Dr. Syama Prasad Mookerjee Research Foundation

Poor think rich evade taxes, so supported note ban: Jaitley

FM says India’s public opinion will oppose state funding of elections

Union Finance Minister Arun Jaitley addresses during a Conversation on “Towards a New Polity: Campaign Finance Reform in India” in New Delhi

inance Minister Arun Jaitley on Wednesday said the poor supported the note ban because of a widespread perception that the rich evaded taxes and this was an effort to redistribute wealth.
Addressing a discussion on election campaign financing on Wednesday, organised by the Nehru Memorial Museum and Library, the FM also disagreed that the PM’s “garib kalyan” programme was similar to Indira Gandhi’s “garibi hatao”. He said the 1971 programme did not envisage increasing productivity and was not in the national interest.
Prime Minister Narendra Modi had, on November 8, announced the demonetisation of the old ~1,000 and ~500 notes. If the Bharatiya Janata Party were to win the Uttar Pradesh Assembly elections, the final phase of voting for which was on Wednesday, the Modi government at the Centre might call it a referendum in favour of demonetisation, said sources.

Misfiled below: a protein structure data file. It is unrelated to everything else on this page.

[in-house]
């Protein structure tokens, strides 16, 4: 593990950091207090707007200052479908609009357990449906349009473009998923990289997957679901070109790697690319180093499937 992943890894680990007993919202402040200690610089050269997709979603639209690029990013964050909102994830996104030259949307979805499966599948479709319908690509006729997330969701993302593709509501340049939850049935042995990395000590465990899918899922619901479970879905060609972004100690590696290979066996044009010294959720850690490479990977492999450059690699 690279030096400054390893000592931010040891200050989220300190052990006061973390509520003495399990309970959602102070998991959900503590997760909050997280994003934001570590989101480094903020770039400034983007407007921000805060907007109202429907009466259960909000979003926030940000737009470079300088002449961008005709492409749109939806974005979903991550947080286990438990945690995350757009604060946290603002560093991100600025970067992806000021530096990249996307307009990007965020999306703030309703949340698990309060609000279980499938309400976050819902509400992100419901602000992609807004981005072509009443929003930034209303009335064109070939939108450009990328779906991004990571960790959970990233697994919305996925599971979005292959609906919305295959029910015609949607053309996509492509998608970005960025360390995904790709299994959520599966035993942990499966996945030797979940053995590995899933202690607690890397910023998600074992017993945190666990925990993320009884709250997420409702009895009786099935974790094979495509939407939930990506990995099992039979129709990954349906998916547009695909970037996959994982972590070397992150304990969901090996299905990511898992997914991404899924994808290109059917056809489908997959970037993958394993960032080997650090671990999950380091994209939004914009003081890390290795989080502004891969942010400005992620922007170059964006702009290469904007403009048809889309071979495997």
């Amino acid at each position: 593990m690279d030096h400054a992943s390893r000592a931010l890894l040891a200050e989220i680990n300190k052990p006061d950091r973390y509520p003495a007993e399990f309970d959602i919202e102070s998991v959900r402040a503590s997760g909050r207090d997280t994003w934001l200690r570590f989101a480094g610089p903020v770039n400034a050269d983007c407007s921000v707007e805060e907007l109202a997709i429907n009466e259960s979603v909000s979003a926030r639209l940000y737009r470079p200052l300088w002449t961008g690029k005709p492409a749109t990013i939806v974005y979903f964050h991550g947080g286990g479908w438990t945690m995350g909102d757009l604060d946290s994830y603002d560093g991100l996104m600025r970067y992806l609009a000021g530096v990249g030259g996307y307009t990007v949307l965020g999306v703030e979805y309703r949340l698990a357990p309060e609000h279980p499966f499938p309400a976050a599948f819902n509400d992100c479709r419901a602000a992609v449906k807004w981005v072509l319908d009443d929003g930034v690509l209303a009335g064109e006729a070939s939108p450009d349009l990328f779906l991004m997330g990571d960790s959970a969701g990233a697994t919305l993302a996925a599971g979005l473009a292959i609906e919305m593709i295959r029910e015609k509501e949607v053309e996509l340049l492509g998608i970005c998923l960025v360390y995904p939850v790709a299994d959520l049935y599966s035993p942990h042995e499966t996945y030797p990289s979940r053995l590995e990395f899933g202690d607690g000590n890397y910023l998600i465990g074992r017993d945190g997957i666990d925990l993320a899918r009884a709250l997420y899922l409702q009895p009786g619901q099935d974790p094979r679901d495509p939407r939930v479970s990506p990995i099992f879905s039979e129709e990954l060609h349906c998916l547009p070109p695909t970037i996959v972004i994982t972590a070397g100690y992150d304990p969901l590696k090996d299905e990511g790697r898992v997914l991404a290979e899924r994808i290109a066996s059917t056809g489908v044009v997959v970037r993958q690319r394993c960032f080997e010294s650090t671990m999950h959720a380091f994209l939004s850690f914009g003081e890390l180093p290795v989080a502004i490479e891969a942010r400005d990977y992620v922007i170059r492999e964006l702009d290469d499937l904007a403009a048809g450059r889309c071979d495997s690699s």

A favourable result could also embolden the government to take stricter steps against tax evaders.
On the issue of political funding, the FM said the proposal of state funding of elections needed to be debated. The minister suggested he wasn’t convinced such a proposal would find favour with the public.
“It (state funding of elections) is a possible suggestion. But I will add only two caveats. It should not be read that I am critical of it,” he said. “Many are going to question in the long run, given the level of cynicism in public opinion, as to why people should be taxed extra in order to fund political elections.”
Also, the high expenditure by political parties, which includes payment for staff, vehicles, advertisement and even planes and helicopters, would be outside the scope of what the government would provide. “Surely you don’t expect the government to fund parties having aircraft and helicopters. I’m sure if my understanding of India’s public opinion is what it is, there will be a hue and cry if we have that model,” he said.
The FM said this year’s budgetary proposal of introducing electoral bonds was a step forward. The bonds would open for sale a little before every election and donors would be able buy these from scheduled banks and donate to parties. The bearer instruments would be redeemable within three to four weeks of purchase.
(This Report was published in Business Standard on 09th march, 2017)